JERUSALEM (AP) - The cease-fire that took effect Friday appears to have halted 11 days of fighting between Israel and Gaza's militant Hamas rulers, without resolving any of the underlying issues in the decades-old Middle East conflict.
Almost no one on either side expects this war — which was triggered by protests and clashes in Jerusalem — will be the last.
Israel carried out hundreds of airstrikes against what it said were militant targets across Gaza, destroying homes and damaging vital infrastructure in the impoverished territory, which has been under a crippling blockade since Hamas seized power there 14 years ago.
Palestinian militants, meanwhile, fired more than 4,000 rockets at Israel, with some reaching as far as Tel Aviv, bringing parts of the country to a standstill.
At least 243 Palestinians were killed, including 66 children and 39 women, with 1,910 people wounded, according to the Gaza Health Ministry. Twelve people in Israel, including a 5-year-old boy and 16-year-old girl, were killed.
Here's a look at what comes next:
Palestinians across Gaza, east Jerusalem and the occupied West Bank celebrated what many saw as a victory by Hamas against a much more powerful Israel. Israeli Prime Minister Benjamin Netanyahu meanwhile faced criticism from his hawkish base, with many accusing him of ending the war prematurely without vanquishing Hamas.
Netanyahu said Israel inflicted major damage on Hamas' military capabilities, killing 200 militants, including 25 senior commanders. He says it struck more than 100 kilometers (60 miles) of militant tunnels as well as rocket launchers and other military infrastructure.
But Israel never managed to stop the rocket fire.
Palestinian militants launched massive rocket barrages that at times seemed to overpower Israel's formidable air defenses. The Israeli military says it had an interception rate of 90% and that hundreds of rockets fell short into Gaza, with one killing a Palestinian family of eight.
Another Fragile Truce
As with the last three wars, the fighting was ended by an informal cease-fire brokered by Egypt and other mediators, the exact terms of which were not made public.
Hamas claimed that Israel agreed to halt police actions at the flashpoint Al-Aqsa Mosque compound in Jerusalem and the threatened eviction of Palestinian families from the nearby Sheikh Jarrah neighborhood. Both had sparked Palestinian protests and clashes with police that eventually ignited the war. But there was no confirmation from Israel or mediators.
Previous cease-fires have stopped major fighting but proved shaky. Israel and Hamas have fought four wars and exchanged fire countless times since the Islamic militant group seized control of Gaza from forces loyal to the Palestinian Authority in 2007. Scattered clashes at Al-Aqsa after Friday prayers were an early test of the truce's durability.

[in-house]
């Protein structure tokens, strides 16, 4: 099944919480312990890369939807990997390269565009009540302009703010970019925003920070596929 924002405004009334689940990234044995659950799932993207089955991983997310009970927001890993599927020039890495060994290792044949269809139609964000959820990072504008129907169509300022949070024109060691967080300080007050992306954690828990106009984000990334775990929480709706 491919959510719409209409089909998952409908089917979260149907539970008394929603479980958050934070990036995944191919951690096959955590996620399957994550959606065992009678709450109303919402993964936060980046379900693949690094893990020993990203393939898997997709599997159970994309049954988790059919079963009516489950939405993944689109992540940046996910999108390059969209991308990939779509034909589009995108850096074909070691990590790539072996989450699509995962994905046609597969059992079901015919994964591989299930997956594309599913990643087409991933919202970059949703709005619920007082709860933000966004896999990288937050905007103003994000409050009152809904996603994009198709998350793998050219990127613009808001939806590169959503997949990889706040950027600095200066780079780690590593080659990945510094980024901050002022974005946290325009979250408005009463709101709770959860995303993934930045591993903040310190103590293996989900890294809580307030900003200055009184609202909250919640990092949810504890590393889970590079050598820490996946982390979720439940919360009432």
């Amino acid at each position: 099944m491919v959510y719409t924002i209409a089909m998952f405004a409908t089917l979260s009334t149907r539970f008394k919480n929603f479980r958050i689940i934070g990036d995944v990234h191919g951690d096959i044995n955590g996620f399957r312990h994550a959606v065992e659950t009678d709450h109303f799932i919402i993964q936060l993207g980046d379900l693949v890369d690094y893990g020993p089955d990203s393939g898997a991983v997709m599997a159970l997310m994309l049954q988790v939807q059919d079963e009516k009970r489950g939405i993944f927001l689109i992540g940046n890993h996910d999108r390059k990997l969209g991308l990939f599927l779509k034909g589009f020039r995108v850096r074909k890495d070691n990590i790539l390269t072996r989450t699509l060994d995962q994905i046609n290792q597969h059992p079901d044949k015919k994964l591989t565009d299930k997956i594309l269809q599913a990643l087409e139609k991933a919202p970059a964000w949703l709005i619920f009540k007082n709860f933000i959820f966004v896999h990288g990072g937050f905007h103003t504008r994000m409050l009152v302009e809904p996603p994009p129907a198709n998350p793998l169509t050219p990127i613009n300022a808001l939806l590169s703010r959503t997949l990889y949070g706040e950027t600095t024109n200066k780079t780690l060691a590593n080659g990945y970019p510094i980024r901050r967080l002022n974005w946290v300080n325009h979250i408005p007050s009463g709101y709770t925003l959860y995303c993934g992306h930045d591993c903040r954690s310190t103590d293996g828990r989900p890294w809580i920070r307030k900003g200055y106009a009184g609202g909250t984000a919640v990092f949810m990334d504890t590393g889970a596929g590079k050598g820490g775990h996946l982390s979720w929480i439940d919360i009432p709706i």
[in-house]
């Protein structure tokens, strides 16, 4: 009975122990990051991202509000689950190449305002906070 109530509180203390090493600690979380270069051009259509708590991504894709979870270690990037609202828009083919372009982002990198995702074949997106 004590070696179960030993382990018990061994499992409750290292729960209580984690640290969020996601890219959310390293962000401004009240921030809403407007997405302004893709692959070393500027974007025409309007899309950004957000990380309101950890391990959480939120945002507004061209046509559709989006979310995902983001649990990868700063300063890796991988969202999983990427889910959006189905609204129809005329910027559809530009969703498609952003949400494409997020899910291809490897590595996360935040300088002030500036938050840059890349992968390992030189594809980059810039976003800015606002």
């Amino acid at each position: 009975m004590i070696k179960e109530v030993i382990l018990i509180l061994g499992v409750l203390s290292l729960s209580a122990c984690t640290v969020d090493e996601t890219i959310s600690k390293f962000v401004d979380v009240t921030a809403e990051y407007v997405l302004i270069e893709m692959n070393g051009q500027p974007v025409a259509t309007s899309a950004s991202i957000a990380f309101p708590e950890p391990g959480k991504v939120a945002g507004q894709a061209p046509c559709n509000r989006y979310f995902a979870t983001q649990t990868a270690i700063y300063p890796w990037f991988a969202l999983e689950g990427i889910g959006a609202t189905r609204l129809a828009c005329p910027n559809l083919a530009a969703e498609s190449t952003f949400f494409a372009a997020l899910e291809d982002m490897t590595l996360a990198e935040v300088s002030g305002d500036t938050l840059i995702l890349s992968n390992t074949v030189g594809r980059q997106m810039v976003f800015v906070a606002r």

No cease-fire has addressed the underlying issues, including Israel's occupation of lands the Palestinians want for a future state and Hamas' refusal to recognize Israel's right to exist. Israel and the Palestinians have not held substantive peace talks in more than a decade.
Another Israeli Election?
Netanyahu's political opponents were on the verge of forming a government and ousting him following four inconclusive elections in two years. But delicate coalition negotiations with Arab parties were put on hold when the fighting erupted.
The war initially seemed to bolster Netanyahu's political prospects, allowing him to present himself as tough leader who was punishing the country's enemies. But since the cease-fire took hold, he has faced renewed criticism.
It was never clear whether Netanyahu's opponents, who span the political spectrum from erstwhile right-wing allies to Arab parties — would be able to set aside their differences to push him out of office. Another election later this year is a distinct possibility.
Israelis have been deeply polarized over Netanyahu in recent years as he has faced allegations of corruption for which he is now on trial. In the months before the war, activists had organized weekly protests outside his residence. Those are now set to resume.
Another U.S. Intervention
The Biden administration, which had hoped to extricate the U.S. from the region's intractable conflicts to focus on a rising China and climate change, was caught flat-footed and has now been dragged back into the dispiriting role of Mideast mediator.
From the start of the latest war, the U.S. repeatedly affirmed Israel's right to defend itself while quietly encouraging cease-fire efforts. On Wednesday, however, President Joe Biden told Netanyahu he wanted to see a "significant de-escalation."
Netanyahu initially seemed to brush him off, saying he was "determined to continue" the offensive until its objectives were met. But he agreed to the cease-fire the following day.
The exchange marked an early test of the relationship between the two leaders, who have had moments of tension over the years. Biden meanwhile faces domestic pressure from a Democratic base that increasingly sympathizes with the Palestinians.
U.S. Secretary of State Antony Blinken plans to visit the region in the coming days.